eFlora Treatment Author: David J. Keil, except as noted
Scientific Editor: David J. Keil, Bruce G. Baldwin.
Genus: LeucosyrisView DescriptionDichotomous Key

Habit: Annual [perennial herb] from taproot, or subshrub. Leaf: simple, alternate, entire to deeply pinnately lobed; teeth or lobes often +- bristle-tipped. Inflorescence: heads radiate or discoid, 1 or in cyme-like clusters; involucre obconic, bell-shaped, or hemispheric; phyllaries graduated in 2--5[8] series, persistent, spreading or reflexed in fruit, proximally generally straw-colored, distally green; receptacle convex, shallowly pitted, glabrous, epaleate. Ray Flower: 0 or 25--35; corolla white to lavender [blue]. Disk Flower: 12--45; corolla yellow; anther tip lanceolate; style tips triangular to linear. Fruit: narrowly oblong, several- to many-ribbed, moderately to densely appressed-hairy; pappus of many unequal bristles (ray pappus occasionally 0), generally +- white.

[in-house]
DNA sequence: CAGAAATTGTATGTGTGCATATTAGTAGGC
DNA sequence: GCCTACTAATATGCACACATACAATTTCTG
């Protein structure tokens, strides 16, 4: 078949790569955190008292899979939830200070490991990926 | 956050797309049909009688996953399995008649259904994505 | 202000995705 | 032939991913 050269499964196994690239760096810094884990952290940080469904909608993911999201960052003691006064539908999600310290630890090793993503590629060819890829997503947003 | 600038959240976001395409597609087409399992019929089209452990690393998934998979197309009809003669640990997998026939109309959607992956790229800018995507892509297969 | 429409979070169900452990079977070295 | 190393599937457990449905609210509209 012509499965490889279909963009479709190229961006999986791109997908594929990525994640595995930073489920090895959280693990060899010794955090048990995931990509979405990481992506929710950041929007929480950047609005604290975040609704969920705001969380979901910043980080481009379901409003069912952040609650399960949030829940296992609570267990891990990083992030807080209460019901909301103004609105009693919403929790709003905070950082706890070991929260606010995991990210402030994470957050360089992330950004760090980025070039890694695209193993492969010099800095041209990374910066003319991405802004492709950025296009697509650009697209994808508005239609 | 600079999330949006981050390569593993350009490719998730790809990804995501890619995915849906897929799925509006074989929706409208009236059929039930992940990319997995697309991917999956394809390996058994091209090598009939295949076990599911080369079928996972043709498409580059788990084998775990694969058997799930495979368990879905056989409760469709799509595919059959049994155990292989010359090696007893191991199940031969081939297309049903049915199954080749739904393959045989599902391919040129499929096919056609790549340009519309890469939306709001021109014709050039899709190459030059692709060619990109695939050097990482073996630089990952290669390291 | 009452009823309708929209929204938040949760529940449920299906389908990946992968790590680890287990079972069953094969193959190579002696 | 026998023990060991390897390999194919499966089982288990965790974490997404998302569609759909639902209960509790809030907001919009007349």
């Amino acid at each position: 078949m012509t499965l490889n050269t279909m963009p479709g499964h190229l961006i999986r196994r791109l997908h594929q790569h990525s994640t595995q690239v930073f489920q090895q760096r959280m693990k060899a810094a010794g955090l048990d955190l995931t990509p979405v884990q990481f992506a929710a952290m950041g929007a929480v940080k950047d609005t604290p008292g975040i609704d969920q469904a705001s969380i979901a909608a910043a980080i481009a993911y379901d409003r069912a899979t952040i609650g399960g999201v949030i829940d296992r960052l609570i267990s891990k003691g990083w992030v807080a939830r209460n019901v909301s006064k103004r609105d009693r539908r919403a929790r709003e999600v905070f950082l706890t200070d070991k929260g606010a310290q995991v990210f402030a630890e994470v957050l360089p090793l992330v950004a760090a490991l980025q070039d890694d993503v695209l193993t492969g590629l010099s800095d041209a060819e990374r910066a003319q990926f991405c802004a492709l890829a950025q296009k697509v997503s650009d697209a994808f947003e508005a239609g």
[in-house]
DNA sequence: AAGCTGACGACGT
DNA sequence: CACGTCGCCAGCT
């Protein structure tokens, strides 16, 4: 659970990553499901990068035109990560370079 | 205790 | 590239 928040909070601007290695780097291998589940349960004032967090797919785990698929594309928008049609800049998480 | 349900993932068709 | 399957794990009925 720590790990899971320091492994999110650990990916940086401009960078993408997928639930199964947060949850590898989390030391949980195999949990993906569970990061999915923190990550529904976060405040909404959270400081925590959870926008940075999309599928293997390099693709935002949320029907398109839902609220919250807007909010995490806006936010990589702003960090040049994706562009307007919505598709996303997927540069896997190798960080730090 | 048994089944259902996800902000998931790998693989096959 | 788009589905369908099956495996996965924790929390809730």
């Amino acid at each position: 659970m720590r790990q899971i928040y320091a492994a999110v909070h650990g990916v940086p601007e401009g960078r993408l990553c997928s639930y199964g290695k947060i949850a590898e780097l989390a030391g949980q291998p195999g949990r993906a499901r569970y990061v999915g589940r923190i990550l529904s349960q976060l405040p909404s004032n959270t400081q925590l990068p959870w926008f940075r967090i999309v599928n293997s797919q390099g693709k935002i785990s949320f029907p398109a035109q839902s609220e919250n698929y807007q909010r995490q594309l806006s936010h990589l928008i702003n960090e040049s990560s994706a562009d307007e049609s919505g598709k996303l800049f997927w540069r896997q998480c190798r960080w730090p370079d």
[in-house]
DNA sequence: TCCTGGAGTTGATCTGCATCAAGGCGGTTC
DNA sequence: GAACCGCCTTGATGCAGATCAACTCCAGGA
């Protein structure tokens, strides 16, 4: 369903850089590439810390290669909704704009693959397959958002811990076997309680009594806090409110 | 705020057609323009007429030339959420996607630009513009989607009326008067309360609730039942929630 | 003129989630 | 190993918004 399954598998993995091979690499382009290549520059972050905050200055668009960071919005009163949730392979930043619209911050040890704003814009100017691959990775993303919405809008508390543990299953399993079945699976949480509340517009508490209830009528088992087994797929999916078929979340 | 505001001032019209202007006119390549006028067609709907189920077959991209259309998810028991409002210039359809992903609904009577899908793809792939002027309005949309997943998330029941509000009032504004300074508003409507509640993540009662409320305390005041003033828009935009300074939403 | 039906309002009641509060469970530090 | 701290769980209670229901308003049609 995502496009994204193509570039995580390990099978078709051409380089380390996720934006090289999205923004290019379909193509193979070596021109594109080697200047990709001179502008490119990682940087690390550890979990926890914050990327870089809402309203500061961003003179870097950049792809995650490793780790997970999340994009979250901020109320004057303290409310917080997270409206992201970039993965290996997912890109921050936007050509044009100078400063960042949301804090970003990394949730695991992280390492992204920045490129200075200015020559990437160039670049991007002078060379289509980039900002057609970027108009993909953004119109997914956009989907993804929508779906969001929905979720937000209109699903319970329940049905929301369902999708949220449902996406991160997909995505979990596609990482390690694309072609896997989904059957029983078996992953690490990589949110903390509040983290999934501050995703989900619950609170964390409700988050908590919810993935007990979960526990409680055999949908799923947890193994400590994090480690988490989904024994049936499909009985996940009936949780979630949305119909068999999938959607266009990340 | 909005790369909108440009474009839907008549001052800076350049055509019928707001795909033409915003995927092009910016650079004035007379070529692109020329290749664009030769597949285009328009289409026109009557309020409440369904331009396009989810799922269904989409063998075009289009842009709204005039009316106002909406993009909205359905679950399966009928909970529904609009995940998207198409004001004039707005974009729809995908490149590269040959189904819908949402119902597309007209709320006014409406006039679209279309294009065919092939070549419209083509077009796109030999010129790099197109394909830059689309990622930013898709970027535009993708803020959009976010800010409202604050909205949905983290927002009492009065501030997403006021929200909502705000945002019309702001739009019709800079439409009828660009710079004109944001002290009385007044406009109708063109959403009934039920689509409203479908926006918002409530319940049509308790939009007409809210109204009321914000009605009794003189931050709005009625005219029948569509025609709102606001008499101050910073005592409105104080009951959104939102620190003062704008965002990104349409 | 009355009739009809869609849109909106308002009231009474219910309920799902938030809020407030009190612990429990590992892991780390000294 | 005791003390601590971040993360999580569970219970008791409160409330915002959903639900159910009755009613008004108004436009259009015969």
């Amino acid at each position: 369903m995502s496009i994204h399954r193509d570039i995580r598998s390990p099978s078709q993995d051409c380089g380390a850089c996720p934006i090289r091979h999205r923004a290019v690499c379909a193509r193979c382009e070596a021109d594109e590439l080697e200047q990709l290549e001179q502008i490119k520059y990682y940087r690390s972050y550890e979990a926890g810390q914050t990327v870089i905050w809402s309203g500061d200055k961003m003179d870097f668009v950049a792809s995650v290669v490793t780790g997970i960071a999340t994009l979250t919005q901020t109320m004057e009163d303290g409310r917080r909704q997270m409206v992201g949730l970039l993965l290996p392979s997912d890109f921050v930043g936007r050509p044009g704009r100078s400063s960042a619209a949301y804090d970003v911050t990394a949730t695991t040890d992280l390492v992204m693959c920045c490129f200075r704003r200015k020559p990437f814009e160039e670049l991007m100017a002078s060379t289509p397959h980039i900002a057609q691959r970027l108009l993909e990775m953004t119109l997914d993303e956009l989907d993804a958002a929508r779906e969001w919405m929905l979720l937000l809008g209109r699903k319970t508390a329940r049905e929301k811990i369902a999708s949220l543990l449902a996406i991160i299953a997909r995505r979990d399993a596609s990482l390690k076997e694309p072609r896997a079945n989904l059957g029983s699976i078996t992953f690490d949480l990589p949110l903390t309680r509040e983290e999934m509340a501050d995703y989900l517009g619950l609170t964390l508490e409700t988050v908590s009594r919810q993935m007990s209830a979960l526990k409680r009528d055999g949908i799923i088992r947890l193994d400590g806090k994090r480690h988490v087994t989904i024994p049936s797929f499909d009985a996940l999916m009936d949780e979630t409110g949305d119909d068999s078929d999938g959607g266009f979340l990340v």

Species In Genus: 9 species: southwestern North America. Etymology: (Greek: white, Osyris, the latter for resemblance to that genus of Santalaceae)
eFlora Treatment Author: David R. Morgan
Reference: Pruski & Hartman 2012 Phytoneuron 2012-98:1--15
Unabridged Reference: Hartman & Bogler 2006 FNANM 20:401--405; Morgan & Hartman 2003 Sida 20:1387--1416
Leucosyris arida (B.L. Turner & D.B. Horne) Pruski & R.L. Hartm.
Habit: Annual 5--30 cm. Stem: 1--several from base, branched +- throughout, glandular-puberulent and nonglandular-hairy. Leaf: generally sessile, 1--30 mm, 1--10 mm wide, proximal oblong, toothed to pinnately lobed, lobes and teeth bristle-tipped; distal reduced, appressed. Inflorescence: heads radiate; involucre 3--6 mm, 5--10 mm wide, hemispheric; phyllaries in 2--3 series, oblong to oblanceolate, acute, glandular. Ray Flower: 25--35; corolla <= 7 mm, white to lavender. Disk Flower: 28--45; corolla 2.5--3 mm. Fruit: 1.4--1.9 mm, disk fruit weakly compressed; ray pappus 0 or obscure; disk pappus 2--3 mm. Chromosomes: 2n=10.